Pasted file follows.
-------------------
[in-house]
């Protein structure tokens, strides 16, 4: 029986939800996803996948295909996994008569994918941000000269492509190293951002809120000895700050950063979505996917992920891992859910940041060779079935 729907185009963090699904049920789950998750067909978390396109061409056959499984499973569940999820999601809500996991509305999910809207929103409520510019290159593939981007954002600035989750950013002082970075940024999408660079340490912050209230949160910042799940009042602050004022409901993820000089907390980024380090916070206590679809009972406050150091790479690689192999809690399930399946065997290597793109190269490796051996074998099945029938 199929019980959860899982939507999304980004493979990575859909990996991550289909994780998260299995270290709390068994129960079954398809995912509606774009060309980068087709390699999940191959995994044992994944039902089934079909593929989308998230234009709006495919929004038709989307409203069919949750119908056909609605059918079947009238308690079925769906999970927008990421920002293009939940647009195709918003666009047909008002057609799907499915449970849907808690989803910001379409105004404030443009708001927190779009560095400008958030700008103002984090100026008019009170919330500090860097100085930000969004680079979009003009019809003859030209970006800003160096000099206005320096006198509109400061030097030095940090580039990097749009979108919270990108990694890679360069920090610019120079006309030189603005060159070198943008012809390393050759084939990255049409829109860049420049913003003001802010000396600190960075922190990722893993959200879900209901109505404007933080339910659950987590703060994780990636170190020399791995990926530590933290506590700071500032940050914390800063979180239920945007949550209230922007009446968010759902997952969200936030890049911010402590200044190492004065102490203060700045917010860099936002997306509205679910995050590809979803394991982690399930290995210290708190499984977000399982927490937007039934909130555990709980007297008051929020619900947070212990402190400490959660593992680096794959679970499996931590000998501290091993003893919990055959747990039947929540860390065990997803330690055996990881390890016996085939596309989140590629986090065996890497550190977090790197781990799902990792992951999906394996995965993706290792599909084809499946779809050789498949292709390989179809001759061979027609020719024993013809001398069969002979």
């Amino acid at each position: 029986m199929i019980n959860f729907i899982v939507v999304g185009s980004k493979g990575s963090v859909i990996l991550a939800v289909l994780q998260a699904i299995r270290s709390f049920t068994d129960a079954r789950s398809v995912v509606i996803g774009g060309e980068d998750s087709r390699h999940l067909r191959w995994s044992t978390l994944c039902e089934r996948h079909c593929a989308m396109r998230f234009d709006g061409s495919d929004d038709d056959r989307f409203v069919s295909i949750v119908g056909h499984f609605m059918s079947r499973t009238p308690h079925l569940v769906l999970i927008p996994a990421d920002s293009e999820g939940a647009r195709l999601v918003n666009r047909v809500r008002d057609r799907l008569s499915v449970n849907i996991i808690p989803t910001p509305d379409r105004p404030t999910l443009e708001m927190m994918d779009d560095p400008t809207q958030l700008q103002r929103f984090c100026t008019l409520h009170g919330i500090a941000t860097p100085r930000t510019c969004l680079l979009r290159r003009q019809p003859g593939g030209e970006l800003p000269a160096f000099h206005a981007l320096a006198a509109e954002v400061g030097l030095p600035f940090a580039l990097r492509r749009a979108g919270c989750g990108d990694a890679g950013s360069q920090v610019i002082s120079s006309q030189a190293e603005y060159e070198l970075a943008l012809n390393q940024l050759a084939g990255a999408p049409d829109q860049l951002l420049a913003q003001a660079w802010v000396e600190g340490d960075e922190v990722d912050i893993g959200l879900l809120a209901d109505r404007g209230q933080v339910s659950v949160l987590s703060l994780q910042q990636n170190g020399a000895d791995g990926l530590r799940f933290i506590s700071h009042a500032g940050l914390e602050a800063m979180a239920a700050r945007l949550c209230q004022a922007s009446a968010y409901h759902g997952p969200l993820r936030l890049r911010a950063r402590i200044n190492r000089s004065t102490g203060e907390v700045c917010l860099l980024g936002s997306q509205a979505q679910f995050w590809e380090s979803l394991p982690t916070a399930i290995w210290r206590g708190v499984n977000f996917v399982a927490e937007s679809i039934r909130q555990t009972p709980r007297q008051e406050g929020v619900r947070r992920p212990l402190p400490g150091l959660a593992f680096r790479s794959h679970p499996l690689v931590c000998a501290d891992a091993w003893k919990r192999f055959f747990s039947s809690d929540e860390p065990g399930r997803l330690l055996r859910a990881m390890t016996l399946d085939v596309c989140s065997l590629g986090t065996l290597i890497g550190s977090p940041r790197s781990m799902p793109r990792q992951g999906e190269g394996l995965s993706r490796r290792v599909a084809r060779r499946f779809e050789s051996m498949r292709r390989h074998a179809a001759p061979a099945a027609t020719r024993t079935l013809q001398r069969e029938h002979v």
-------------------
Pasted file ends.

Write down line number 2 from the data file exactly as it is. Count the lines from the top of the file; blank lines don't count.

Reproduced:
């Protein structure tokens, strides 16, 4: 029986939800996803996948295909996994008569994918941000000269492509190293951002809120000895700050950063979505996917992920891992859910940041060779079935 729907185009963090699904049920789950998750067909978390396109061409056959499984499973569940999820999601809500996991509305999910809207929103409520510019290159593939981007954002600035989750950013002082970075940024999408660079340490912050209230949160910042799940009042602050004022409901993820000089907390980024380090916070206590679809009972406050150091790479690689192999809690399930399946065997290597793109190269490796051996074998099945029938 199929019980959860899982939507999304980004493979990575859909990996991550289909994780998260299995270290709390068994129960079954398809995912509606774009060309980068087709390699999940191959995994044992994944039902089934079909593929989308998230234009709006495919929004038709989307409203069919949750119908056909609605059918079947009238308690079925769906999970927008990421920002293009939940647009195709918003666009047909008002057609799907499915449970849907808690989803910001379409105004404030443009708001927190779009560095400008958030700008103002984090100026008019009170919330500090860097100085930000969004680079979009003009019809003859030209970006800003160096000099206005320096006198509109400061030097030095940090580039990097749009979108919270990108990694890679360069920090610019120079006309030189603005060159070198943008012809390393050759084939990255049409829109860049420049913003003001802010000396600190960075922190990722893993959200879900209901109505404007933080339910659950987590703060994780990636170190020399791995990926530590933290506590700071500032940050914390800063979180239920945007949550209230922007009446968010759902997952969200936030890049911010402590200044190492004065102490203060700045917010860099936002997306509205679910995050590809979803394991982690399930290995210290708190499984977000399982927490937007039934909130555990709980007297008051929020619900947070212990402190400490959660593992680096794959679970499996931590000998501290091993003893919990055959747990039947929540860390065990997803330690055996990881390890016996085939596309989140590629986090065996890497550190977090790197781990799902990792992951999906394996995965993706290792599909084809499946779809050789498949292709390989179809001759061979027609020719024993013809001398069969002979």